application: db_server
    exited: stopped
    type: temporary
6> whereis(db_server_sup).

Success! (Note: this was much easier than the first time I tried to get a Tomcat servlet working…)

Erlang Proramming Exercise 12-2: Supervising the Database Server


start() ->
    supervisor:start_link({local, ?MODULE}, ?MODULE, []).

init(_Arguments) ->
    DbServerOtp = {db_server_otp,                %% Id
                   {db_server_otp, start, []},   %% child process
                   permanent,                    %% restart 
                   30000,                        %% shutdown (ms)
                   worker,                       %% type
                   [db_server_otp]},             %% required modules
     {{one_for_all,           %% terminate all children and restart
       5,                     %% max of n restarts in MaxSeconds
       3600},                 %% MaxSeconds (s)
      [DbServerOtp]}}.        %% child process list

EP Exercise 12-1: Database Server Revisited


%% Operations & Maintenance API

start() ->
    gen_server:start({local, ?MODULE}, ?MODULE, [], []).

stop() ->
    gen_server:cast(?MODULE, stop).

%% DB Server API

write(Key, Data) ->
    gen_server:call(?MODULE, {write, Key, Data}).

read(Key) ->
    gen_server:call(?MODULE, {read, Key}).

delete(Key) ->
    gen_server:call(?MODULE, {delete, Key}).

match(Element) ->
    gen_server:call(?MODULE, {match, Element}).

%% OTP gen_server Callback Functions

init(_Arguments) ->
    {ok, []}.

terminate(_Reason, _LoopData) ->

handle_cast(stop, LoopData) ->
    {stop, normal, LoopData}.

handle_call({write, Key, Data}, _From, LoopData) ->
    case lists:keymember(Key, 1, LoopData) of
        true ->
            NewLoopData = lists:keyreplace(Key, 1, LoopData, {Key, Data}),
            Reply = ok;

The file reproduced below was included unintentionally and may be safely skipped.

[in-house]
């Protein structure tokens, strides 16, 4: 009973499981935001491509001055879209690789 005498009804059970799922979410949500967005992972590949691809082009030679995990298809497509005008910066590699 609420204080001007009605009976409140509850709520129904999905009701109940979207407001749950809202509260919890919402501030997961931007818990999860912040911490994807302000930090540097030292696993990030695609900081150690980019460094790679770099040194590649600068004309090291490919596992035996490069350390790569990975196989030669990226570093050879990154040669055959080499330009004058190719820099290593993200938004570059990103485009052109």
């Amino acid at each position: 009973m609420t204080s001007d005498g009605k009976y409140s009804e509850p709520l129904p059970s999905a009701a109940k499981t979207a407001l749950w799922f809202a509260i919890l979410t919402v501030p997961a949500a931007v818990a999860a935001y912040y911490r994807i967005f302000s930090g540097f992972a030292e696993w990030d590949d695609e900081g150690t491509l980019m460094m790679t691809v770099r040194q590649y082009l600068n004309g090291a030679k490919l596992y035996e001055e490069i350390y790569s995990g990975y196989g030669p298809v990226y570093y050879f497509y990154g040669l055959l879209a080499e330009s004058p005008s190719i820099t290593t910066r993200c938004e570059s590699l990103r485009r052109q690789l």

false ->
            NewLoopData = LoopData ++ [{Key, Data}],
            Reply = ok
    {reply, Reply, NewLoopData};
handle_call({read, Key}, _From, LoopData) ->
    case lists:keymember(Key, 1, LoopData) of
        true ->
            {_, Value} = lists:keyfind(Key, 1, LoopData),
            Reply = {ok, Value};
        false ->
            Reply = {error, instance}
    {reply, Reply, LoopData};

handle_call({delete, Key}, _From, LoopData) ->
    case lists:keymember(Key, 1, LoopData) of
        true ->
            NewLoopData = lists:keydelete(Key, 1, LoopData),
            Reply = ok;
        false ->
            NewLoopData = LoopData,
            Reply = ok
    {reply, Reply, NewLoopData};

handle_call({match, Element}, _From, LoopData) ->
    Matches = lists:filter(
                fun({_ ,Value}) ->
                     Value =:= Element -> true;
                     true -> false
                  end end, 
   Reply = get_db_keys(Matches, []),
   {reply, Reply, LoopData}.

get_db_keys([], KeyList) -> KeyList;
get_db_keys(ListOfTuples, KeyList) ->
    [H|T] = ListOfTuples,
    {Key, _} = H,
    get_db_keys(T, KeyList ++ [Key]).

EP Exercise 5-1: A Database Server


start() ->
    register(deb_server, spawn(db_server, init, [])).

stop() ->
    db_server ! stop.

upgrade(Data) ->
    db_server ! {upgrade, Data}.

write(Key, Data) ->
    db_server ! {write, Key, Data}.

read(Key) ->
    db_server ! {read, self(), Key},
    receive Reply ->
             Reply end.

delete(Key) ->
    db_server ! {delete, Key}.

code_upgrade(Data) ->
    db_server ! {code_upgrade, Data}.

init() ->

loop(Db) ->
        {write, Key, Data} ->
            loop(db:write(Key, Data, Db));
        {read, Pid, Key} ->
            Pid ! db:read(Key, Db),
        {delete, Key} ->
            loop(db:delete(Key, Db));
        {upgrade, Data} ->
            NewDb = db:convert(Data, Db),
        code_upgrade ->
        stop ->

EP Exercise 4-2: The Process Ring

My solution for Exercise 4-2 in the book Erlang Programming

%% Erlang Programming Exercise 4-2


create_node(M,N,Msg) ->
    io:format("Creating node ~w (~w)~n", [N,self()]),
        N-1 > 0  -> NextPid = spawn(ring,create_node,[M,N-1,Msg]);
        N-1 == 0 -> NextPid = head

start(M, N, Msg) ->
    io:format("Spawning ~w nodes!~n",[N]),
    Pid = spawn(ring,create_node,[M,N,Msg]),
    register(head, Pid),

stop() ->
    head ! quit,

loop(NextPid) ->
        {print, Pid, NodeNum, MsgContents} when Pid /= self() ->  
            io:format("(~w) msg from node ~w: ~s~n",[self(),NodeNum,MsgContents]),
            NextPid ! {print, Pid, NodeNum, MsgContents},
        quit ->  
            NextPid ! quit,
            io:format("Destroying node (~w)~n", [self()]),

print_m_times(_,_,_,0) ->
print_m_times(NextPid,FromNode,Msg,M_Times) ->
    NextPid ! {print, self(), FromNode, Msg},